On one fateful day in July 1996, I packed my few belongings and some books – most of which handwritten – and took an MV Serengeti from Mkoani heading to Unguja, where I was admitted to the then Institute of Kiswahili and Foreign Languages to pursue my diploma on Teaching Languages.
That day, my mother had made sure to wake me up early so I could catch the only passenger lorry that would drop me at Mzambarauni-Takao and from there would get another Daladala to Chake Chake and then to Mkoani.
I was 19 by that time. Having already lost my father a year ago, leaving my mother was not, by any standards, something we both wanted. We knew what it meant. But it was she, above all others, who was forcing me to go for further studies, even if it meant being away from home.
“That’s what your Dad would have wanted. He was worried for his daughter to be destroyed by your schooling, but he wanted you to study until there is nothing more to study.” Mom was always reminding me of my father’s promise. And she was not ready to let it go unfulfilled.
Yes, our father was a little bit conservative old man. As any other responsible parent, he was worried of almost each and everything he perceived as ‘dangerous’ to the wellbeing of his children. And we were just two of us. Fatma, who was born in 1969, and I in 1977.
To understand his worries, you must turn back and look at a father who was blessed with children in his old age. He was already 55 when I came to his life. Fatma had come some seven years earlier, but even that was already too late for him. All he wanted was to make sure nothing went wrong for us before he departed as he was not sure to be there when we are grown-ups.
That was a reason he took a dramatic decision to pull Fatma out from her very promising secular education and ordered her to stay at home. Was he such a cruel father? No, not at all. He was but a very loving Dad who could go miles to prove his love to us.
There is a story behind this decision of his, few of which I later heard him regretting. In the early 1980s, the government decided to roll all students who finished their secondary education to the national service known as Jeshi la Kujenga Uchumi (JKU). It was a must for all boys and girls.
Our village is situated in the area of the famous Msaani JKU camp, where some of those girls were already recruiting. One day, a group of girls came all the way with short pants to shop at our small duka. Part of their thighs open, their chests not properly covered, let alone their heads, this was – of course – too much a share for a 60 years old father to chew.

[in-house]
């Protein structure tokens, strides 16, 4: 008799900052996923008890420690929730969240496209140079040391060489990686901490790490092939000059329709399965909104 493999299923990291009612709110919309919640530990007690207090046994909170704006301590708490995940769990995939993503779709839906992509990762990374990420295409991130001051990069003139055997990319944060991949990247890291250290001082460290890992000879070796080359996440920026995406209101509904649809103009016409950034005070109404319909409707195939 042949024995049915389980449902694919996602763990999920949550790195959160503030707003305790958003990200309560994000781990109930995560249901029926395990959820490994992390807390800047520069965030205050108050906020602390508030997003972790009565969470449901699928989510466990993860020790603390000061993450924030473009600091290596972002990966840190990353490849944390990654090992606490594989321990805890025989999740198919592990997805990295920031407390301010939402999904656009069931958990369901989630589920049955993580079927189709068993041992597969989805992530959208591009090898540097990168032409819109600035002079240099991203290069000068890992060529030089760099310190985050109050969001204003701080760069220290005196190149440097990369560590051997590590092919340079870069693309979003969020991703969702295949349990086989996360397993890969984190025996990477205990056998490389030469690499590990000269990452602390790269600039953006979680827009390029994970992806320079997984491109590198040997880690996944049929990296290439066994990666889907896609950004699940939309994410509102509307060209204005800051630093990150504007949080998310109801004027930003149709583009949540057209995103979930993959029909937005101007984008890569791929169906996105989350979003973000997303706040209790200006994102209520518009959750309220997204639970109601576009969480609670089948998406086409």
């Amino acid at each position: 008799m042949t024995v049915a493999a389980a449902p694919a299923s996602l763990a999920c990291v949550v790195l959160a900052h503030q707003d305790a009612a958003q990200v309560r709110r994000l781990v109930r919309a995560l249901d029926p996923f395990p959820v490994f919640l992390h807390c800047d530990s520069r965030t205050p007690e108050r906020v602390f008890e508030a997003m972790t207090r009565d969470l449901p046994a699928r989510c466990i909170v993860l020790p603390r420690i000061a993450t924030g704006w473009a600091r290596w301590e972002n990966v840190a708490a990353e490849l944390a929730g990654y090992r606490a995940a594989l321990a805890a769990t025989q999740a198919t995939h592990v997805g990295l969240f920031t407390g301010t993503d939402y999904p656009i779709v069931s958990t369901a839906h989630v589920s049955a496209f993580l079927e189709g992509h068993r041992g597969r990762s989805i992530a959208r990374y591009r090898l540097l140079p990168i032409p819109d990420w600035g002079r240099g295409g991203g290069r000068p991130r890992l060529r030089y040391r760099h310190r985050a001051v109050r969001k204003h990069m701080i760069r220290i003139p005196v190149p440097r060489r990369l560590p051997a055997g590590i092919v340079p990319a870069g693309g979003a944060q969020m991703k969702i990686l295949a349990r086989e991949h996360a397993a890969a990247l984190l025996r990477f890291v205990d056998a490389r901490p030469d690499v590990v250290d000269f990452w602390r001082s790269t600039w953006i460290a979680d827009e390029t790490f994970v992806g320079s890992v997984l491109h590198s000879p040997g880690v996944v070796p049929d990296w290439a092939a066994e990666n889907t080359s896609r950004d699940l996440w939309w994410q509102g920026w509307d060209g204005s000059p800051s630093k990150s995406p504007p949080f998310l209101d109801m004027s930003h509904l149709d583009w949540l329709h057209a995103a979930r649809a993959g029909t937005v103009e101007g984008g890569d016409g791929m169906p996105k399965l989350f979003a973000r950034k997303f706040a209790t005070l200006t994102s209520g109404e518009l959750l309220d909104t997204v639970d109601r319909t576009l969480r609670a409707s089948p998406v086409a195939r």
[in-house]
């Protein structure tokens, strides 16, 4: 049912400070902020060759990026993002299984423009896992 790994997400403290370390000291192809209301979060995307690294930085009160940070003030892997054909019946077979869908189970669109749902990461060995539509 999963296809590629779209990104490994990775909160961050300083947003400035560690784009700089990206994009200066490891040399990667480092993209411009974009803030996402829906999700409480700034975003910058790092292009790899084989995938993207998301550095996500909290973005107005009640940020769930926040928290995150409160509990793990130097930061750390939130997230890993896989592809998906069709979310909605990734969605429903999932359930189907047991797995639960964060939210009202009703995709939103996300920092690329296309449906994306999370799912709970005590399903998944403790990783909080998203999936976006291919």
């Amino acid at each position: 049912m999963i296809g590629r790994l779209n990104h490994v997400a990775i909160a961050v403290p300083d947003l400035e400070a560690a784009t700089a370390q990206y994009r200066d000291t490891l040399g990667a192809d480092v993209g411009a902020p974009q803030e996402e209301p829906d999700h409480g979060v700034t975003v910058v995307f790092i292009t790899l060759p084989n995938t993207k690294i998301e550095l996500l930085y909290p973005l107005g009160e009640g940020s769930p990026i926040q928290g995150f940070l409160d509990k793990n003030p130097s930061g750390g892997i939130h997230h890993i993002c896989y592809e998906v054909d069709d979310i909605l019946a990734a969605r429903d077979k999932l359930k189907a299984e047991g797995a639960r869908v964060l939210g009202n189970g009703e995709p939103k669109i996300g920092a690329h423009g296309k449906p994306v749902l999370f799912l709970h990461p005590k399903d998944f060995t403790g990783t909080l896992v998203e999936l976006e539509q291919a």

Fatma was by the time a teenager, so sharp in school that in every term she would not come down from Number 2 in the class. Actually, she was often leading the class. But picturing her daughter in 10 or so years to come in that outfit, my father defied government’s circular that made it a crime for a parent to take their children out of school with no acceptable reason. He ordered her out!
He kept receiving warning letters and attending hearings at the government offices, but he stood his feet on ground: “There’s no way my daughter will wear such clothes in front of men!” And so it was. My dear sister Fatma’s dream on education was overshadowed by our father’s fears to loose her into immoral clothing.
So, when our mother was telling of Dad’s promise, she was indirectly reminding me that I was supposed to compensate Fatma’s loss in education. I had to study not just for myself but for my sister as well. Because if she were a boy as I was, she would have been allowed to pursue all venues of education until “there would be nothing else to study!”
That day, when I boarded MV Serengeti at Mkoani, Mom’s words were all over me, Dad’s image still rolling my mind. I had a promise to keep. A mission to fulfil. Once the journey started, I took my diary and penned the poem ‘Khadhira Wangu Nyamaza‘ in Swahili (Cry Not My Khadhira) whose some verses are translated here. Khadhira is a shortened version of Arabic words Al Jaziirat ul Khadhraa, or Green Island, as first Arabian travellers called my home island, Pemba:
This was not what I wanted, nor what I desired
But when a must is a must, the needful has to be done
Touching your shoulder, I am saying what’s required
If there were choices, this wouldn’t I have chosen
But if it is God’s decision
That today I leave you
That’s His Will, and how helpless I am!
Don’t pour down your tears, never shouting your cries
Don’t punish yourself, O, Dear, with such blasts
As you better know, there is a return way
And to God I swear
That I can’t bear
Leaving you dear, that will never happen!
Up to this day, more than two decades later, I still try to compose my sister’s feelings on the sacrifice she was made to make for her entire life. She has never complained about our Dad’s decision to get her out of school. She has never demanded any remedy for the loss she encountered for this decision. She was always a little loving Fatu, as our Dad used to call her, and to her I have always remained his little brother Edi, the name she still calls me even as I am already above 40.
2 thoughts on “On Trying to Understand My Sister’s Sacrifice”
The farther took the right decision which, perhaps, I would have taken.